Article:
As regards comparison of two- and four-arm types of RPEs, Lamparsky et al.  conducted a study to evaluate the difference in their clinical effects, using radiographs to quantify the separation of the median suture and plaster models to measure the inter-canine distance, inter-molar distance, and arch perimeter before expansion, after the active expansion phase and after removal of the RPE. Their results suggest that there is a little difference in the clinical effects on the median suture and teeth brought about by two- and four-arm RPEs.
In light of these studies, our in vitro results show that the forces expressed by RPEs welded to anchorage bands appear sufficient to separate the median palatine suture in pre-adolescent and adolescent patients, although the force expressed by certain models may be insufficient for this purpose in older patients. In particular, models Forestadent type S for narrow palates and Forestadent Anatomic Expander generate low maximum forces (respectively, 148.6 and 124 N) that may be insufficient for the clinical demands reported elsewhere (Sander et al. : 70–120 N, Zimring and Isaacson : 73–154 N). That being said, it is important to note that the stiffness in vivo will be strongly influenced by clinical factors such as the stiffness of the median palatine suture and the circummaxillary sutures, which is far lower than that of the Instron machine.
Recent literature is ever more frequently proposing the use of RPEs in adult patients, or using protocols of alternating expansion and contraction, which severely test the mechanical resistance of such devices [16–19]. Hence, manufacturers should take into account the mechanical stiffness of the RPEs being manufactured, as well as comfort, hygiene, and versatility issues. RPEs need to be manufactured in such a way as to maximize skeletal effects and minimize unwanted dentoalveolar effects. That being said, the two-arm models we tested showed a loss of force due to deformation way beyond the levels of force clinically required to separate the median palatine suture and therefore appear to be fit for purpose in terms of stiffness, in agreement with the findings of the clinical trial conducted by Bratu et al. .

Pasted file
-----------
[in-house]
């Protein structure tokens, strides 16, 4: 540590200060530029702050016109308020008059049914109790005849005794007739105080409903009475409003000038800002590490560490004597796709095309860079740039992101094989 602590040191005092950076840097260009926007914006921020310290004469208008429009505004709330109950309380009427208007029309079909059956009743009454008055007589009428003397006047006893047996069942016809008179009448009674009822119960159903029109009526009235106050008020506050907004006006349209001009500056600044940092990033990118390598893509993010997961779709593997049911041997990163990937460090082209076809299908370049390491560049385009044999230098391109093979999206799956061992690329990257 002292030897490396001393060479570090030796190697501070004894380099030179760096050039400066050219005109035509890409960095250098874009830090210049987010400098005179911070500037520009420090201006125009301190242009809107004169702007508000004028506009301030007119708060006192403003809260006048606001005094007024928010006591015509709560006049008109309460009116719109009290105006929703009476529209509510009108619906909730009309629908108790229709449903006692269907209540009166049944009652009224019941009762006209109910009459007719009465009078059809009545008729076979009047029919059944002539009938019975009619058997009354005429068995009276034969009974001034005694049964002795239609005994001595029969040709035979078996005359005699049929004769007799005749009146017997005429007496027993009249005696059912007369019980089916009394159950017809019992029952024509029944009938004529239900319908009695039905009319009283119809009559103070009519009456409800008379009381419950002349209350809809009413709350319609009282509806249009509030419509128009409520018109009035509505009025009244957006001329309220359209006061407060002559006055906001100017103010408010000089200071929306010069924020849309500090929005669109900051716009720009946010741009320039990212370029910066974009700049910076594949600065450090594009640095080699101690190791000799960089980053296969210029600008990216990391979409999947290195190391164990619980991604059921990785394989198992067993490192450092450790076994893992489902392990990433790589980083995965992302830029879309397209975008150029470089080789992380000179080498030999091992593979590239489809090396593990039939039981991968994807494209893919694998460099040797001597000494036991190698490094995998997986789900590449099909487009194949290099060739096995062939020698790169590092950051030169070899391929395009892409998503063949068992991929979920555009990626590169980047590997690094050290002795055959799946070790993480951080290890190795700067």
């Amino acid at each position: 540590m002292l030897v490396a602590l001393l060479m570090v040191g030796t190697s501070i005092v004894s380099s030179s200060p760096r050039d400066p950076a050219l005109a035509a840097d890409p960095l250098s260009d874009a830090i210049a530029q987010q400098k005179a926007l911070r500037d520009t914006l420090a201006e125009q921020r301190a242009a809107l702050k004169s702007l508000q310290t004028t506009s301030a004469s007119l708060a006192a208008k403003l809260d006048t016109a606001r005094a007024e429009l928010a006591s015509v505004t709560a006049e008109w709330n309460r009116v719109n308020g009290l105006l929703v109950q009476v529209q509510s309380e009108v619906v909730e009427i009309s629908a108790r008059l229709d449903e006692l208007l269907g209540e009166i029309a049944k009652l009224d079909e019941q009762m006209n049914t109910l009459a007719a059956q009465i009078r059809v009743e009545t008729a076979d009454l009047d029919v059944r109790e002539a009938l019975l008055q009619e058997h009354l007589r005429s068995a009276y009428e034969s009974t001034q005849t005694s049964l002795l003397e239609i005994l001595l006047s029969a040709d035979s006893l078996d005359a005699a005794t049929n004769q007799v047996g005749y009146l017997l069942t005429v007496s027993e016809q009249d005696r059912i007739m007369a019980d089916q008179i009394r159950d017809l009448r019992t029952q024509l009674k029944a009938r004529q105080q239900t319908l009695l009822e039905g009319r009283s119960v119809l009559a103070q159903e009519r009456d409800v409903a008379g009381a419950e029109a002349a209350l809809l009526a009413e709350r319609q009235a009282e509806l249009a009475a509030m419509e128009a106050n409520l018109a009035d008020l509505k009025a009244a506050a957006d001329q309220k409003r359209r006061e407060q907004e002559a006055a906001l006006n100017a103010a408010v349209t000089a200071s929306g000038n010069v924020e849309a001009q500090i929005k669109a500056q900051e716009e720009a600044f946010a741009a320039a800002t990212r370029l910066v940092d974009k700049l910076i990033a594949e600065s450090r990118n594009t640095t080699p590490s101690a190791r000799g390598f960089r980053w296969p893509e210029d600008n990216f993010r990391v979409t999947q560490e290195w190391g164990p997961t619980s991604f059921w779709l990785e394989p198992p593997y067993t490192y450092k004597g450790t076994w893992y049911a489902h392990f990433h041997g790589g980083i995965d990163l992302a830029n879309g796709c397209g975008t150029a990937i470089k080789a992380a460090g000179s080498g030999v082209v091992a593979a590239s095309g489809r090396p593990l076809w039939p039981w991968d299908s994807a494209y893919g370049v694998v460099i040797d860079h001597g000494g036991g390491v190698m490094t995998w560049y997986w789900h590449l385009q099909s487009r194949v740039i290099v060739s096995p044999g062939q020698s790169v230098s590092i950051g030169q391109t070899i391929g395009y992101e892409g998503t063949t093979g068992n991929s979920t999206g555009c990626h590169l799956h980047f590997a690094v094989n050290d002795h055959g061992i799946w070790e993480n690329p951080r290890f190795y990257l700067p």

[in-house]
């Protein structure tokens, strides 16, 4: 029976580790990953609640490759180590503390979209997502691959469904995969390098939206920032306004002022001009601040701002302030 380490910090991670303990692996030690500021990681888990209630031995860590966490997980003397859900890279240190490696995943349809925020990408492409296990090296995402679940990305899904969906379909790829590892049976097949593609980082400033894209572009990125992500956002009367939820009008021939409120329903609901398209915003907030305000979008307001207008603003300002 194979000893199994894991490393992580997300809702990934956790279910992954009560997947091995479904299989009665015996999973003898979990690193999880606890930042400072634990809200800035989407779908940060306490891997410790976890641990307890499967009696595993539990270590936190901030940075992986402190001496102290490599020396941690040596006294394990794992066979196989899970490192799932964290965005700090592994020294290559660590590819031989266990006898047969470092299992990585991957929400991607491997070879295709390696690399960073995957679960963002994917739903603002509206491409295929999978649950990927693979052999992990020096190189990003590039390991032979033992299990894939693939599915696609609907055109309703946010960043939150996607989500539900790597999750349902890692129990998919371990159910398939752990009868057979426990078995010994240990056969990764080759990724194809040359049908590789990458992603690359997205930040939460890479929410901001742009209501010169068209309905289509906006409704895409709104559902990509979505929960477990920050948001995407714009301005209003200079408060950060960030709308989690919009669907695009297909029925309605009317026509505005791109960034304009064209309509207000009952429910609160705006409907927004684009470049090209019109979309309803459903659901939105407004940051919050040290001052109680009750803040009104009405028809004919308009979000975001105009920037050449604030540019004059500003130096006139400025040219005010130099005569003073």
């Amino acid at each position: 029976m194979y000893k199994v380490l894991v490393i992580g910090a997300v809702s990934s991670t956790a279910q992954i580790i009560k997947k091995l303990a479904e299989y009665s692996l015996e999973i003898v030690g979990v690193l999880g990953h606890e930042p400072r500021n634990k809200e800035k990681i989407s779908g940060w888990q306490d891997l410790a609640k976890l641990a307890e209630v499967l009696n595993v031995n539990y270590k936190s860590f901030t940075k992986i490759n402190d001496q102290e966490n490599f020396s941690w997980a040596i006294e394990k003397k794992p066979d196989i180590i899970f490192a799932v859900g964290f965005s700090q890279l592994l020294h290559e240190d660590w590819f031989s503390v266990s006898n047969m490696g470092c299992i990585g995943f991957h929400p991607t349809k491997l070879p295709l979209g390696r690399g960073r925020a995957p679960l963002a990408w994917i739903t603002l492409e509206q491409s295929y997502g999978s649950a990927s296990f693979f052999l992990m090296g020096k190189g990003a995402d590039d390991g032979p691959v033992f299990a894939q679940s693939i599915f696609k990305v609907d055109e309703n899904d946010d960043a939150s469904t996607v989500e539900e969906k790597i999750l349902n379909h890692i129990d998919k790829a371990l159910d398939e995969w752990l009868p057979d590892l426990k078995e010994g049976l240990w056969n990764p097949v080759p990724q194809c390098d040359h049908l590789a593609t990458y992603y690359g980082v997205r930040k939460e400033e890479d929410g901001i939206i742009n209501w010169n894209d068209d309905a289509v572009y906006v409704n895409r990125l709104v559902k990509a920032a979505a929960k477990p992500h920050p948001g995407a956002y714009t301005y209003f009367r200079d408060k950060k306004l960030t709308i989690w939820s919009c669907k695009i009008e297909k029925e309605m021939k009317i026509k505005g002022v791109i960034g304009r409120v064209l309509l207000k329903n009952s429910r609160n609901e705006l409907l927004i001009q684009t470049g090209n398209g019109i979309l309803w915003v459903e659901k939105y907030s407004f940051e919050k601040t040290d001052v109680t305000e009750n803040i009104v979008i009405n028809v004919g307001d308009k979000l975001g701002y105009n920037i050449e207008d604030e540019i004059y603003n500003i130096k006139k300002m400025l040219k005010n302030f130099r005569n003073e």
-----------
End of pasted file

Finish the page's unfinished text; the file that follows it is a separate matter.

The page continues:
The two-arm RPEs seem to be stiffer than their four-arm counterparts, and although from a mechanical perspective both are effective means of bringing about rapid expansion of the palate, certain models of the four-arm RPE may not express sufficient force to separate the median suture after puberty. The stiffness of the four-arm RPEs can be increased by using bands or bonding to fix them to the anterior teeth, but in addition to patient comfort, manufacturers should focus on the stiffness of both the retention arms and the screw body, whose propensity to generate a bending moment can be reduced by reducing its size. To this end, more research is needed into the resistance characteristics of RPEs, in particular to assess their suitability for older patients and alternating activation/contraction protocols and to determine how best to enhance skeletal and reduce unwanted dentoalveolar effects.
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All authors made substantive contributions to the article and assumes full responsibility for its content.
All authors made substantive contributions to the article. LL and MF have conceived the design of the study. SE and MV have performed the tests and acquired the data. SGA has performed the statistical analysis. LM has drafted the manuscript and revised it critically. SG has given the final approval of the version to be published. All authors read and approved the final manuscript.
The authors declare that they have no competing interests.
Consent for publication
Written informed consent was obtained from the patient’s parent for the publication of this report.